Curriculum Questions and Answers

This Q&A has been written by Sarah Neville, Ofsted outstanding rated registered childminder

There is an ongoing professional discussion about the value of a ‘balanced teaching approach’ in the early years. It started a long time ago when the Early Years Foundation Stage (EYFS) was first released and talked about ‘balance between activities led by children, and activities led or guided by adults’. The ‘balance’ discussion resurfaced with the Ofsted report ‘Teaching and Play in the Early Years – a balancing act?’ (2015) and was put into practice in more detail in the revised Ofsted Early Years Inspection handbook changes which came into force from September 2019.

We know that the EYFS is currently being updated so I would expect more information to be released over the coming months about how much focus will be given to a ‘balanced teaching approach’ that includes playful learning and direct teaching, especially for pre-school children. this type of holistic pedagogy is popular in the early years and has demonstrated its worth as practitioners combine child-led play and themes, topics or focus subjects to teach children new things.

Ofsted introduced the word ‘curriculum’ into the new early years inspection handbook. In this blog, one of a series which looks closely the new inspection framework through answering frequently asked questions, we will explore curriculum in more detail.

What do Ofsted mean by ‘curriculum’?

The early years curriculum is the 7 areas of learning – the 3 prime areas and the 4 specific areas.

The prime areas are the most important for life-long learning:

  • Communication and language
  • Physical development
  • Personal, social and emotional development (PSED)

The specific areas of learning support children’s learning in the prime:

  • Literacy
  • Mathematics
  • Understanding the world
  • Expressive art and design

The day-to-day curriculum also includes:

  • PLAY – child initiated play every day: inside, in the garden and on outings.
  • British values – linked mostly to PSED and Understanding the World
  • Children’s learning characteristics:
    • Playing and exploring
    • Active learning
    • Creating and thinking critically
  • Teaching children about life in modern Britain – linked mostly to Understanding the World but also across the whole curriculum.

Read more information about the learning characteristics 


What does the EYFS say about curriculum?

The EYFS does not mention the word ‘curriculum’ – it talks about teaching and learning to promote school readiness and ensuring each child has a quality learning experience.

Ofsted have introduced ‘curriculum’ in their new early years inspection handbook. You will find more information about this change from Ofsted in this Slide Share presentation.


What should a quality curriculum do?

A quality early years curriculum should interest and excite children’s learning and raise outcomes for children. It should also embrace inclusion and cover children’s wider development.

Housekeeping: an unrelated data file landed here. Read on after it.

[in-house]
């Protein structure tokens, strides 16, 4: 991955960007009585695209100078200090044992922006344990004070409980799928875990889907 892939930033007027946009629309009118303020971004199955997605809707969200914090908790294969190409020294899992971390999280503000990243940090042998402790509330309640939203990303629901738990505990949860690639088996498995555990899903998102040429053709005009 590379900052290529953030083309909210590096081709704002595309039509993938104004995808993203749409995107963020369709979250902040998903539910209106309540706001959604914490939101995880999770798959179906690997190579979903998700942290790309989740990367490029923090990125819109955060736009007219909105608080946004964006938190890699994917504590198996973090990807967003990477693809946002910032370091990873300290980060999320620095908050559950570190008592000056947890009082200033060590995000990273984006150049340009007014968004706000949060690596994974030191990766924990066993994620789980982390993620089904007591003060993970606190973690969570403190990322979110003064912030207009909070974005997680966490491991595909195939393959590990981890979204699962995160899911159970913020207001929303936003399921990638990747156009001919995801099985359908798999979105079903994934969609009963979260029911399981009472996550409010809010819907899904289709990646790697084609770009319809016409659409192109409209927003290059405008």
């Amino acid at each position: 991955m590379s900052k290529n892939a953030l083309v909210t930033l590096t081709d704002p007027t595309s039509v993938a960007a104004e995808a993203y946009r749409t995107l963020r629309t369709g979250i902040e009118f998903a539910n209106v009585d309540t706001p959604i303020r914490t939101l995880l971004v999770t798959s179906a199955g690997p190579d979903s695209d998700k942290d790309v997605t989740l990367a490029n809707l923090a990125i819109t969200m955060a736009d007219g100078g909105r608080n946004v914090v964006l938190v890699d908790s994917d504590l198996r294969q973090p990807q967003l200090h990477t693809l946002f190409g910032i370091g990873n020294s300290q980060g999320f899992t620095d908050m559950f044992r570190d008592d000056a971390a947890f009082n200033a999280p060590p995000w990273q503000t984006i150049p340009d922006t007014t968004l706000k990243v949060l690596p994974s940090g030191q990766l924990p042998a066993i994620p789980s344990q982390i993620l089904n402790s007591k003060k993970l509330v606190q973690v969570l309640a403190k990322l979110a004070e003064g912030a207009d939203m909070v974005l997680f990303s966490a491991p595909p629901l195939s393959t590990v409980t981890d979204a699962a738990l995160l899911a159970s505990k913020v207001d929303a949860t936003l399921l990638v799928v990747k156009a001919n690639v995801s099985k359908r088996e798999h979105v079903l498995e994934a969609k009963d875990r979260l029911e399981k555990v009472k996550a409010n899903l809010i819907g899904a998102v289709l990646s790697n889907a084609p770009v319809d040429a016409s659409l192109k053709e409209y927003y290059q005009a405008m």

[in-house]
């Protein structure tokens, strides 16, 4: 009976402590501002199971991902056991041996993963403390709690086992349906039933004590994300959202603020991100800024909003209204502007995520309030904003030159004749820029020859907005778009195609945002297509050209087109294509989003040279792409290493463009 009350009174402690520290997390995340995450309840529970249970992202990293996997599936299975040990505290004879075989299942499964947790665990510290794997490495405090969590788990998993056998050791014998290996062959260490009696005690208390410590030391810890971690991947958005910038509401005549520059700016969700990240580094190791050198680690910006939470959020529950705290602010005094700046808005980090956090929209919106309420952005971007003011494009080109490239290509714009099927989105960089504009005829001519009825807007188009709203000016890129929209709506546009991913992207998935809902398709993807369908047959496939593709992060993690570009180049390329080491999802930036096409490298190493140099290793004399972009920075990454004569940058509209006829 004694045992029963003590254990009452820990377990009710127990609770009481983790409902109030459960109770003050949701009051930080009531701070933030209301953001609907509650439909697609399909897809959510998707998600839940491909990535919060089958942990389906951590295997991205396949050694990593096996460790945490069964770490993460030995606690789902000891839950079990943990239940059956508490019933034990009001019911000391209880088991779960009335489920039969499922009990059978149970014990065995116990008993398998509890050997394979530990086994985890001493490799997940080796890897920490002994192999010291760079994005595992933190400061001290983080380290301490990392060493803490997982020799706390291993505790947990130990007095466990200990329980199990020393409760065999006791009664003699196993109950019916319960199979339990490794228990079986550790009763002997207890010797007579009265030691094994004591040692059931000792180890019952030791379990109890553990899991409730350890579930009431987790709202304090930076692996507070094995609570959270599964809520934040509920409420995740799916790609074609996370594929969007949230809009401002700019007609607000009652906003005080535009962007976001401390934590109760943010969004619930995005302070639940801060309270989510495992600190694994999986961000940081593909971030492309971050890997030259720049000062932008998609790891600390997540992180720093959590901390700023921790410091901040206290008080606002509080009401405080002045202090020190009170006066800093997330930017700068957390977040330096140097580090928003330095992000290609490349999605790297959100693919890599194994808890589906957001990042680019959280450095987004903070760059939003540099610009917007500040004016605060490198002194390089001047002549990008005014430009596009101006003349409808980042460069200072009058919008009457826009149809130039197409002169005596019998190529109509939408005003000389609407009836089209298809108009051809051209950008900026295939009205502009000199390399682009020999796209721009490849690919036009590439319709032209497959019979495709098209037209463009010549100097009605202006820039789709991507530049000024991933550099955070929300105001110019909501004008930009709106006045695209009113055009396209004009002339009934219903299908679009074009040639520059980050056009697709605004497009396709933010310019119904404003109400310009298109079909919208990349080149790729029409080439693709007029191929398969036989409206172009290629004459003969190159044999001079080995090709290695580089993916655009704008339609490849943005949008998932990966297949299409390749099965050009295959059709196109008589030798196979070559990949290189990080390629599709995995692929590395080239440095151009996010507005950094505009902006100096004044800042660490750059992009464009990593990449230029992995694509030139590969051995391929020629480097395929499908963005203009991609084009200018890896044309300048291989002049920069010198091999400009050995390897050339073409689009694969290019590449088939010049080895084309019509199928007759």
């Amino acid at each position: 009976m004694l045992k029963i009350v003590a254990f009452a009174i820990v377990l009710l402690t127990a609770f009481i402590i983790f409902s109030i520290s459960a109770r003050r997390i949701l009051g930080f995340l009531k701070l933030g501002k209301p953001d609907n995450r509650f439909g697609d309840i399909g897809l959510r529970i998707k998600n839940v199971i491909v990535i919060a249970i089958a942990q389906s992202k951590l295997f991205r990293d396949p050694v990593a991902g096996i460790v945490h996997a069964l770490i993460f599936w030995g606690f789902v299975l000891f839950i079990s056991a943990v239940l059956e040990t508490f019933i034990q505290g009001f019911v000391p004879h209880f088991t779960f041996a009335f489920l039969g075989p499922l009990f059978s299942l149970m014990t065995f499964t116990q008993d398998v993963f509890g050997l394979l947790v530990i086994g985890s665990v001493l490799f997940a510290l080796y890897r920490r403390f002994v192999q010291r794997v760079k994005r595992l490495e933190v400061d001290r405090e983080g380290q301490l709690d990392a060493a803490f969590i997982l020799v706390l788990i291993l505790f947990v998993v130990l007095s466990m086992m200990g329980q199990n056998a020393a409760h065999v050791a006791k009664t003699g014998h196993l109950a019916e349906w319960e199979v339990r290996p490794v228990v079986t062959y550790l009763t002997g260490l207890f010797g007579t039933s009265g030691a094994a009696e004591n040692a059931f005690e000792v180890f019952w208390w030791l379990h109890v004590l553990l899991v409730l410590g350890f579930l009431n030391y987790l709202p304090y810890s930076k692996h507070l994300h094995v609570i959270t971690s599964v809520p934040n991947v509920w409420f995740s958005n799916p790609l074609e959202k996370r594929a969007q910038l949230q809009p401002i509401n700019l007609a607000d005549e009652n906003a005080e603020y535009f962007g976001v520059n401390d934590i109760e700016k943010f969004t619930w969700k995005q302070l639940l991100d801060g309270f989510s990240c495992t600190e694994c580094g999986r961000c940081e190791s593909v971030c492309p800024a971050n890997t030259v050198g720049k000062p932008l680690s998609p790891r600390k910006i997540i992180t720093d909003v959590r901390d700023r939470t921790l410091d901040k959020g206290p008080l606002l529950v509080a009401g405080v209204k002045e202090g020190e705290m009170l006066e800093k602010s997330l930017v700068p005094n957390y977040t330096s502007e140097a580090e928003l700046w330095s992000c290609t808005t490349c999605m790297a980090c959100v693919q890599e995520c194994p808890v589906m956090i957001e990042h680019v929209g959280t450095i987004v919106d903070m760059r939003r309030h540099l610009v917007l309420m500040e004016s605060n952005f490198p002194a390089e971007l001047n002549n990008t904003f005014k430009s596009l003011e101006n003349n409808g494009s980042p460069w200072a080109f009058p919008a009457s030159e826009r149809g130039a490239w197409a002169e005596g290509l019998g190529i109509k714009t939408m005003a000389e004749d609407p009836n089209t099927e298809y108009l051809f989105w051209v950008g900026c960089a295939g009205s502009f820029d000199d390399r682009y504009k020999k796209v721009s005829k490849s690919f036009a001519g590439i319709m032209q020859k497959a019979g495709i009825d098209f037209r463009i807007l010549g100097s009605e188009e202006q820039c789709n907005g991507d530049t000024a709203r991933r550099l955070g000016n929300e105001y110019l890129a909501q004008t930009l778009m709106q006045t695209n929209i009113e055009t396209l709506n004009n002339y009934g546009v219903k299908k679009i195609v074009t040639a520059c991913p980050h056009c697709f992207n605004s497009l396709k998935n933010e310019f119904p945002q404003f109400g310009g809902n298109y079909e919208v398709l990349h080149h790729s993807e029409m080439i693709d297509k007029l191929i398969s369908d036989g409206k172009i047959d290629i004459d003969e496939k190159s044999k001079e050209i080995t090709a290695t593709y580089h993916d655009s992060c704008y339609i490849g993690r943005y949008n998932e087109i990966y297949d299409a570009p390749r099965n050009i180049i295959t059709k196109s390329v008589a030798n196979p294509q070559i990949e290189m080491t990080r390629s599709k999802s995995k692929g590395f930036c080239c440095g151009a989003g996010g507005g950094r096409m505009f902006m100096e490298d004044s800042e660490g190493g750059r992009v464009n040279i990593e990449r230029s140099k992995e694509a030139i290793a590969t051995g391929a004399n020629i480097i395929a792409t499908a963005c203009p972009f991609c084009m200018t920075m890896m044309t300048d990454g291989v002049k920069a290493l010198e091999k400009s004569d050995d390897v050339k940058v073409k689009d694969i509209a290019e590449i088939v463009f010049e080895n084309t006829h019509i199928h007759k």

The curriculum should always build on what children already know and can do: it should begin with children’s starting points and cover new learning through quality teaching. Ofsted have defined their meaning of the word ‘teaching’ in the early years inspection handbook – footnote 18, page 34.


Who is involved in writing the curriculum?

Parents and practitioners should work together to think about what children know and can do – and then consolidate or build on their learning. Children are also an important part of the curriculum – their current interests and fascinations should be part of your day-to-day practice.

**Consolidate – practice, do again, try in a different way.

**Build on – learn something new as part of a carefully sequenced curriculum.


How can I provide a quality curriculum?

There are lots of different parts to a quality curriculum including, for example:

  • Getting the environment right – a well-planned environment is needed for quality learning
  • Resourcing to cover all 7 areas of learning
  • Daily routines that suit the children’s current care and learning needs
  • Sequencing the curriculum so children learn things in the right order.


Is there a curriculum I can buy?

No, we don’t have a curriculum to follow or use – DfE / Ofsted have not given us one. The Development Matters guidance isn’t a curriculum – it’s not a tick list either and many experts believe that over-use of guidance such as Development Matters and Early Years Outcomes may actually limit learning.

It is up to each provider to take their children’s starting points and their knowledge of child development and to work out a sequenced curriculum that works for them.


So, what do I need to do?

If your early years curriculum focuses on children’s play then you won’t go far wrong.

Play linked to, for example:

  • A good understanding of child development
  • Children’s starting points and your own baseline assessment of what each child can do
  • Inside and outside learning which complement each other
  • Scaffolding what children are learning and interested in
  • Developing children’s learning through books and stories
  • Challenging thoughts and ideas
  • Direct teaching so children learn new things

Remember: children only know what they know – teaching more helps them to know more!